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Return to play issues in sports concussion
Concussion and concurrent cognitive and sport-specific task performance in youth ice hockey players: a pilot study
  1. Nick Reed1,2,3,*,
  2. Philippe Fait4,5,
  3. Olinda Habib Perez3,
  4. Karl Zabjek1,3,6,7,
  5. Michelle L Keightley1,2,3,6,8
  1. 1Bloorview Research Institute, Holland Bloorview Kids Rehabilitation Hospital
  2. 2Department of Occupational Science and Occupational Therapy (University of Toronto)
  3. 3Graduate Department of Rehabilitation Science (University of Toronto)
  4. 4Faculty of Medicine (Laval University), Centre for Interdisciplinary Research and Rehabilitation and Social Integration
  5. 5Université du Québec à Trois-Rivières
  6. 6Toronto Rehabilitation Institute
  7. 7Department of Physical Therapy (University of Toronto)
  8. 8Department of Psychology (University of Toronto)

    Abstract

    Objective To determine the influence of concussion on cognitive performance while completing concurrent sport-specific tasks to further inform return to play protocols for youth athletes.

    Design This descriptive case pilot study compared the performance of youth ice hockey players who had experienced a concussion in the last ice hockey season to non-injured controls.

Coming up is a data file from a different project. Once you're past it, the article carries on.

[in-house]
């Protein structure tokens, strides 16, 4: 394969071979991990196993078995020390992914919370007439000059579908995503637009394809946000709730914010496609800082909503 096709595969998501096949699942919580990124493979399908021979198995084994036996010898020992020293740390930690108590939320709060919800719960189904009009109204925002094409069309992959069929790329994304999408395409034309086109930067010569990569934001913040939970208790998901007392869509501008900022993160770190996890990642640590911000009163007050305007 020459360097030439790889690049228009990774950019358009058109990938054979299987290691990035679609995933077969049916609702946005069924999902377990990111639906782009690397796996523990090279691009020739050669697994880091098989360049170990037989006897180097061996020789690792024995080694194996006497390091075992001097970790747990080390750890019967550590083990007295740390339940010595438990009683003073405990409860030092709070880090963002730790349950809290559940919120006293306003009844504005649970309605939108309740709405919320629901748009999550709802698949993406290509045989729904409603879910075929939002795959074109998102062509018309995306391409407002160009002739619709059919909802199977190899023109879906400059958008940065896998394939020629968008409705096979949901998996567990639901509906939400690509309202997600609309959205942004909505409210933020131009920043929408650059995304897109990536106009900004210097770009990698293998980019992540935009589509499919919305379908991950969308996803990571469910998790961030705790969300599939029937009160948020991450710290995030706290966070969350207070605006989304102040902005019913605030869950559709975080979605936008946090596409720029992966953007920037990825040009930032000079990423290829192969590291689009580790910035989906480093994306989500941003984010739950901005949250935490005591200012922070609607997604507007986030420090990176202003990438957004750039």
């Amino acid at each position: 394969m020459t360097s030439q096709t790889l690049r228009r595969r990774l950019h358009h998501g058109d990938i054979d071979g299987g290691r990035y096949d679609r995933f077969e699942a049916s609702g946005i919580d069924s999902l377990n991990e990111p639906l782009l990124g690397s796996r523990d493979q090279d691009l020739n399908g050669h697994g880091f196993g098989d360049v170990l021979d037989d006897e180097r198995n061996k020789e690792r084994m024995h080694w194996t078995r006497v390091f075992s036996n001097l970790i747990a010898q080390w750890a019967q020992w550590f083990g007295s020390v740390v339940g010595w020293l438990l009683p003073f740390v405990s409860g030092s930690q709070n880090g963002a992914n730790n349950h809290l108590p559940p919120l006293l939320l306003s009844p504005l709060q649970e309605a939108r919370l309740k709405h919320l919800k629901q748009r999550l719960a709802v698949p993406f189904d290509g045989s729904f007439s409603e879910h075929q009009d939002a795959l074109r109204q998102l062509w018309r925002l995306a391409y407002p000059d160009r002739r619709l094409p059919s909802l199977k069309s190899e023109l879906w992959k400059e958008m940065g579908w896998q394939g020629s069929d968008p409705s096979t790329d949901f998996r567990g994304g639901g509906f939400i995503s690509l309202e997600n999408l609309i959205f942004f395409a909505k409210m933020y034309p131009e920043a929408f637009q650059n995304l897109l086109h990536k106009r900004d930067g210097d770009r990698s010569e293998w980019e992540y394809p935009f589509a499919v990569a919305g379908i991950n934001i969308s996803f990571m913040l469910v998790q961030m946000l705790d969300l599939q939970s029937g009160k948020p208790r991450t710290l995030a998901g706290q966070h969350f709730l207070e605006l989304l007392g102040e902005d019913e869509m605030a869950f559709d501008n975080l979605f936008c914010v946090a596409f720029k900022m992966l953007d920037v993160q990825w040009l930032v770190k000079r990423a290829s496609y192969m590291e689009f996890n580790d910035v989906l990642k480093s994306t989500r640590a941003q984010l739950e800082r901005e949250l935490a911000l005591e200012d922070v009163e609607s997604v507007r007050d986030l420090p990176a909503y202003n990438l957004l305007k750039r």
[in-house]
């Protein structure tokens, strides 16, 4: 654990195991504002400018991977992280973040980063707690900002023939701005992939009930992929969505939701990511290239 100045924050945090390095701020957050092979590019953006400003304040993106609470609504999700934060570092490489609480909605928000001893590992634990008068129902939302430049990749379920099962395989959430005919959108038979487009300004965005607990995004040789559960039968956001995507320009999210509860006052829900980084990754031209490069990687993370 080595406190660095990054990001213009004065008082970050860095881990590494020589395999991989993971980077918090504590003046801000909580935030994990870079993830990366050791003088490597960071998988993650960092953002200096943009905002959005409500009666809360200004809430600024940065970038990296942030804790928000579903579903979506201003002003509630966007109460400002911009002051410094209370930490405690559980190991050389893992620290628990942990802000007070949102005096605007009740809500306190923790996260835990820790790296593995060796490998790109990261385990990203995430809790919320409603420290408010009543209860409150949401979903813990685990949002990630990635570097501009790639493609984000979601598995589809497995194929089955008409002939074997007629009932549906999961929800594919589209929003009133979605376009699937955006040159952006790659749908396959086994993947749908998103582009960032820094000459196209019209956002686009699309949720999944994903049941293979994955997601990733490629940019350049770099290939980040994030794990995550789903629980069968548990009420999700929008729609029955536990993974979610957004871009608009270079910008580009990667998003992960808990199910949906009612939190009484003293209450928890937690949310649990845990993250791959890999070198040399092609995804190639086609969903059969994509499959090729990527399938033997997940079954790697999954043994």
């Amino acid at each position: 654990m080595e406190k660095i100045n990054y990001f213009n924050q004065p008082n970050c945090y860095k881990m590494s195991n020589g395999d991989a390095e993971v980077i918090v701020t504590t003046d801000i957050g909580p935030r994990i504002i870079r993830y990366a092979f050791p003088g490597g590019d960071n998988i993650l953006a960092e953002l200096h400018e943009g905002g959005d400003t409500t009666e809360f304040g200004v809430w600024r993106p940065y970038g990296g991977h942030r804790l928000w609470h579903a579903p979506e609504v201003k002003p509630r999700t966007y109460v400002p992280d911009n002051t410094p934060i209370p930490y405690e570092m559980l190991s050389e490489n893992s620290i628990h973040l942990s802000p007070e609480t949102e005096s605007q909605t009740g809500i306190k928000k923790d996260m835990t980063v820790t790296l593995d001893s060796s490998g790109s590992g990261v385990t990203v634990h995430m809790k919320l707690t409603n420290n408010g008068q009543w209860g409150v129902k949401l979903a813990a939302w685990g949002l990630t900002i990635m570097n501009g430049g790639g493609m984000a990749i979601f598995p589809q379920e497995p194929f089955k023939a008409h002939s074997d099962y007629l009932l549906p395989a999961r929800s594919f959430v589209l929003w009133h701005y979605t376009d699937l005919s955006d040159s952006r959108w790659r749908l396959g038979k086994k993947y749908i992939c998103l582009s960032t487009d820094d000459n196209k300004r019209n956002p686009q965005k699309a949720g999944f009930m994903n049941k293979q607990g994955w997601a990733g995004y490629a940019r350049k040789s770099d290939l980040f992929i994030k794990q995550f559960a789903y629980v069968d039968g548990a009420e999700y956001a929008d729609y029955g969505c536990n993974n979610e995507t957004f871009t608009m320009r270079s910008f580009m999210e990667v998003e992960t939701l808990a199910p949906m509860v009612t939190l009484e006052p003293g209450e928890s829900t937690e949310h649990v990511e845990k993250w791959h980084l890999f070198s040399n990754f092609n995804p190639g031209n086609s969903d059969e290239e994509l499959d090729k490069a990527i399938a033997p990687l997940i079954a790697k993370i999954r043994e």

Setting Youth athletes were assessed while performing ice hockey skills in an ice hockey arena.

    Participants Four male youth ice hockey players who experienced a concussion during the previous ice hockey season (mean age=11.7±0.29 years; mean time since injury=92.5±49.0 days) and nine non-injured control subjects (mean age=11.4±1.0 years).

    Intervention Participants completed a randomised combination of four tasks (unobstructed skating, visual interference task, avoiding a fixed obstacle, stickhandling an ice hockey puck).

    Outcome Measures Response errors and response reaction time dual-task costs during visual interference task (modified Stroop task).

    Results Participants who experienced a concussion within the past ice hockey season and were ≤58 days post-injury demonstrated significantly poorer cognitive performance (increased dual task cost) across all conditions when performing concurrent sport-specific skills (based on 95% CI).

    Conclusions Youth ice hockey players with a more recent concussion demonstrated greater cognitive deficits compared to controls. This study acts as an initial step towards the development of an ecologically valid, sport-specific assessment of functional performance following concussion in youth ice hockey players.

    Acknowledgements Ontario Neurotrauma Foundation, Quebec Rehabilitation Research Network (ONF-REPAR).

    Competing interests None.

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